In 2006, I walked into my neighborhood Barnes and Noble in Richmond, Virginia, as a newly christened 10-year-old on a mission: find the Taylor Swift debut CD. It was raining, and it was my birthday, but I would not let this stop me. My mom said that the rain was a sign of good luck (unbeknownst to me, this was more of a wedding day superstition). Clad in my sparkly outfit from Limited Too, I squealed when I found a copy of her album. “Please, Mom! She is this new country singer, and she is only a few years older than me! Her songs play on the radio!”
Seventeen years later, I am still staying up late for the release of new T-Swift albums, waiting hours in a queue for tickets, and filling my Spotify Wrapped with each of the Taylor eras. Each album Taylor has released throughout her career represents what fans call an “era,” alluding to how many of us feel as though we grew up alongside Taylor and her music. This week my childhood best friends and I will attend her concert in Chicago, in honor of the many eras of our own lives we have spent together, singing and dancing to Taylor’s albums.
At Interfaith America, we believe in the power of bridgebuilding across lines of difference as the foundation for healthy and diverse democracy. When people can unite and hold space for both their similarities and differences, genuine change can occur. Few individuals throughout history have had the influence of mobilizing millions of people from all walks of life to unite and dismantle an arbitrary system of power. Last December, Taylor’s fans did just that when they filed a class action lawsuit against Ticketmaster (parent Live Nation) over the Eras Tour ticket mayhem and subsequently prompted a Department of Justice investigation into the company. The fall of the world’s leading ticket sales conglomerate is no small feat; yet “Swifties” (as Taylor Swift’s fans refer to themselves) experienced the failure of a capitalistic Mastermind, sought Karma, demonstrating that Only the Young “can save us.”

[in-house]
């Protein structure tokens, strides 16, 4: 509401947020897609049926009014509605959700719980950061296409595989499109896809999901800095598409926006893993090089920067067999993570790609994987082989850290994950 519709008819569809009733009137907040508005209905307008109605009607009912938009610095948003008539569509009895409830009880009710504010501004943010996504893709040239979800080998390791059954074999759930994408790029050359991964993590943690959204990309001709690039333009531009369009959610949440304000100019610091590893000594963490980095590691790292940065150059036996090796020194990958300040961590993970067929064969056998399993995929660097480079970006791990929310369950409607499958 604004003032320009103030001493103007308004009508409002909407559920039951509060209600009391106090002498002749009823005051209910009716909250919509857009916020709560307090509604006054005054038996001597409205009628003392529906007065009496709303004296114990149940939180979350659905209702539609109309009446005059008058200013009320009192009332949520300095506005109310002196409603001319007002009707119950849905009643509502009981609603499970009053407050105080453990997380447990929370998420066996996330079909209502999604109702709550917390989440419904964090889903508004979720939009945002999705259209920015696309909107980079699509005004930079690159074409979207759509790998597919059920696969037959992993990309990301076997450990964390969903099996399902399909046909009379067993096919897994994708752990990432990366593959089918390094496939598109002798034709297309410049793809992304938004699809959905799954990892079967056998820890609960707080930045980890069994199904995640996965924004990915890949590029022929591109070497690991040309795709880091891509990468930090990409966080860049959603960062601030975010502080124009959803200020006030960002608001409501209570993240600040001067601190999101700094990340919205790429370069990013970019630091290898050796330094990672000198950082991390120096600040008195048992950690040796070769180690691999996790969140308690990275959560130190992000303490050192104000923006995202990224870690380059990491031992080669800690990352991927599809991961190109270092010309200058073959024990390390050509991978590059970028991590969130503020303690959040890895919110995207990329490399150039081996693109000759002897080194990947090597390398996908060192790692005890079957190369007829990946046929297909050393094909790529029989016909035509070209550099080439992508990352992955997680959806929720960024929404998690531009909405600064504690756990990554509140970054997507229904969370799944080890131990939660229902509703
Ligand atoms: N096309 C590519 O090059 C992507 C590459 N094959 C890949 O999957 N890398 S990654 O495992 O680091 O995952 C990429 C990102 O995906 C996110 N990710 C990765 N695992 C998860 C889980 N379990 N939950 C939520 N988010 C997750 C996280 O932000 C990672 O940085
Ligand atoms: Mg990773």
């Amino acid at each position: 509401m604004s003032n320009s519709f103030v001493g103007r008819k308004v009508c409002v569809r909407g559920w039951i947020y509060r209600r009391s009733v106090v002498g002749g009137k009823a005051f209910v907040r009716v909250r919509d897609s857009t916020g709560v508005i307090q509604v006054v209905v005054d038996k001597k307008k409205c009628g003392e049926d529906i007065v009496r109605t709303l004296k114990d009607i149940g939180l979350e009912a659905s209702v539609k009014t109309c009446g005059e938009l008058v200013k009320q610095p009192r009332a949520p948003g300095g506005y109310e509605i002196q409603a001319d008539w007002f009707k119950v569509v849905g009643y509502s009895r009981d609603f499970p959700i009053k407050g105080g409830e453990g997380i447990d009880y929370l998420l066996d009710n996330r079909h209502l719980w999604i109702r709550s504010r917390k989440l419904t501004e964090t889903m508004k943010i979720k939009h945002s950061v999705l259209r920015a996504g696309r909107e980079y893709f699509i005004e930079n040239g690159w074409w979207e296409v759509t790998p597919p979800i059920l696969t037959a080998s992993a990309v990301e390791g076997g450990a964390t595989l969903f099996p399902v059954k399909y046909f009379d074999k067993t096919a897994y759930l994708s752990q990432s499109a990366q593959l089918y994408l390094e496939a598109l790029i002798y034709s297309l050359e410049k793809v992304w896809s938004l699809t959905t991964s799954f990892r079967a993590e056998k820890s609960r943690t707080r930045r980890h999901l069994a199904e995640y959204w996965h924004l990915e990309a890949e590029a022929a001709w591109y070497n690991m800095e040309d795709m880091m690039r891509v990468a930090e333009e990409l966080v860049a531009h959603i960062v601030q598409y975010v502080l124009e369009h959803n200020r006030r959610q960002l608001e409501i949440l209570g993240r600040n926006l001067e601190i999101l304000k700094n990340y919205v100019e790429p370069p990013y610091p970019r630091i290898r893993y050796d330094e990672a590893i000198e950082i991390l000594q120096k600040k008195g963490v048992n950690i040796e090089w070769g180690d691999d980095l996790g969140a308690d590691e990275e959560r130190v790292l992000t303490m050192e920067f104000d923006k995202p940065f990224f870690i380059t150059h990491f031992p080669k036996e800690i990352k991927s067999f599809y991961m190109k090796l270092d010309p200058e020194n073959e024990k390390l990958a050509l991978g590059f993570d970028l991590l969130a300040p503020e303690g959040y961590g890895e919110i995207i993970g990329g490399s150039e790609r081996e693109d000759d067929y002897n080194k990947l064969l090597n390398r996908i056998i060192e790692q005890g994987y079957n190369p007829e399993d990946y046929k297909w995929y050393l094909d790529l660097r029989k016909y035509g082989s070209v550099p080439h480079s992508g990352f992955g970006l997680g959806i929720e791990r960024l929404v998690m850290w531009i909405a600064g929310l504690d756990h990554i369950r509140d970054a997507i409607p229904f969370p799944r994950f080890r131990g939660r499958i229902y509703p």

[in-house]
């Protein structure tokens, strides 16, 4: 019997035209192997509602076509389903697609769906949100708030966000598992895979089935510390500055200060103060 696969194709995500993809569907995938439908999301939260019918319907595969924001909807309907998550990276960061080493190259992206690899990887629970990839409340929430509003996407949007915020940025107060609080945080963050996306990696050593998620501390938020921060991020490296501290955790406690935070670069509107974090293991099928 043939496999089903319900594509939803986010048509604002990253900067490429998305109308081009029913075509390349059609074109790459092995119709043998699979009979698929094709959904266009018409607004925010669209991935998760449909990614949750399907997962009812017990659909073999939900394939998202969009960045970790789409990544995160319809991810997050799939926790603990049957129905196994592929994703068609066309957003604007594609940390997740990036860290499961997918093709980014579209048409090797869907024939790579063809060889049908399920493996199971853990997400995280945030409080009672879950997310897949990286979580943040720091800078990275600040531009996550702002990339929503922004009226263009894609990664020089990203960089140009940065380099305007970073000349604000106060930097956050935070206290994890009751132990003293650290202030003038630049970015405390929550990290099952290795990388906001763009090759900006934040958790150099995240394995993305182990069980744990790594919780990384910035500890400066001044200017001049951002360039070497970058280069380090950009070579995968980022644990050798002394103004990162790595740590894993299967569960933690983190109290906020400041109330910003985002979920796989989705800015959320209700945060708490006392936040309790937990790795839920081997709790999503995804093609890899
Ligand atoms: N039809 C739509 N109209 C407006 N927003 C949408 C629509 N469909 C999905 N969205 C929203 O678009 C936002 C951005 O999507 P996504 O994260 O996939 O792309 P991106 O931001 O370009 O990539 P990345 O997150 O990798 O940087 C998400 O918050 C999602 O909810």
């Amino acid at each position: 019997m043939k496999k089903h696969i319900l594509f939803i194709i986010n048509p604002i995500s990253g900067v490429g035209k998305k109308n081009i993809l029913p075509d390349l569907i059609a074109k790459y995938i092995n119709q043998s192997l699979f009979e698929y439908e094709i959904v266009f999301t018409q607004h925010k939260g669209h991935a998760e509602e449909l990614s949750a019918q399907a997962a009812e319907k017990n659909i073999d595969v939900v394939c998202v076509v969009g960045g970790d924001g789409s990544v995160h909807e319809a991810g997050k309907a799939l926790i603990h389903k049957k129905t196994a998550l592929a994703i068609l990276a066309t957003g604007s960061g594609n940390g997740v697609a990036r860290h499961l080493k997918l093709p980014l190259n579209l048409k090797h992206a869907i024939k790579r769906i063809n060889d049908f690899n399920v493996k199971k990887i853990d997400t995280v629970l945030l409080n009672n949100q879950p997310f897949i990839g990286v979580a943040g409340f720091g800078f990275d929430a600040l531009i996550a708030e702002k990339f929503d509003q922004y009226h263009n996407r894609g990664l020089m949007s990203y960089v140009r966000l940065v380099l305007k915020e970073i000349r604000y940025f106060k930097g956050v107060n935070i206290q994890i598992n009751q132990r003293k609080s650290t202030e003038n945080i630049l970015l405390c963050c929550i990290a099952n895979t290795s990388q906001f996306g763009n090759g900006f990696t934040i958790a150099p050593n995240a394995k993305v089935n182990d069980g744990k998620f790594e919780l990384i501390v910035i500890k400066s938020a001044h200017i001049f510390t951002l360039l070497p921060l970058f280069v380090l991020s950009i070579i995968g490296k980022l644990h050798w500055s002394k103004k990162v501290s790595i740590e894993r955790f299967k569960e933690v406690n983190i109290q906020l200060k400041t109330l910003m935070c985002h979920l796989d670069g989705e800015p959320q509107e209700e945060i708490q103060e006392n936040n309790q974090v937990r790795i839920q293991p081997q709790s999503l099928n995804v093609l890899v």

Recently, Taylor Swift is being spotted with Matty Healy, the lead vocalist of the alternative/indie band The 1975. Matty has been present at her recent shows and even played as a guitarist with Phoebe Bridgers, one of the opening acts for Taylor. This has led to significant speculation about whether Taylor and Matty are dating. Taylor’s dating life has been a topic for fans and the media since the beginning of her career; however, this alleged relationship Hits Different. Swifties have spoken out in an open letter in condemnation of Matty Healy, who has repeatedly been associated with racist, misogynistic, anti-LGBTQIA+, and antisemitic controversies. “Open dialogue with communities affected by these actions is crucial… We believe in the capacity for growth and transformation.”
I have struggled to reconcile my love for Taylor Swift and the nostalgia I feel towards her music after learning about her association with Matty Healy. I have asked myself, “What does it mean to support an artist who maintains proximity to people who have consistently advocated for the harm of others?” I feel this tension in many areas of my life; from a myriad of personal, professional, and organizational relationships I hold.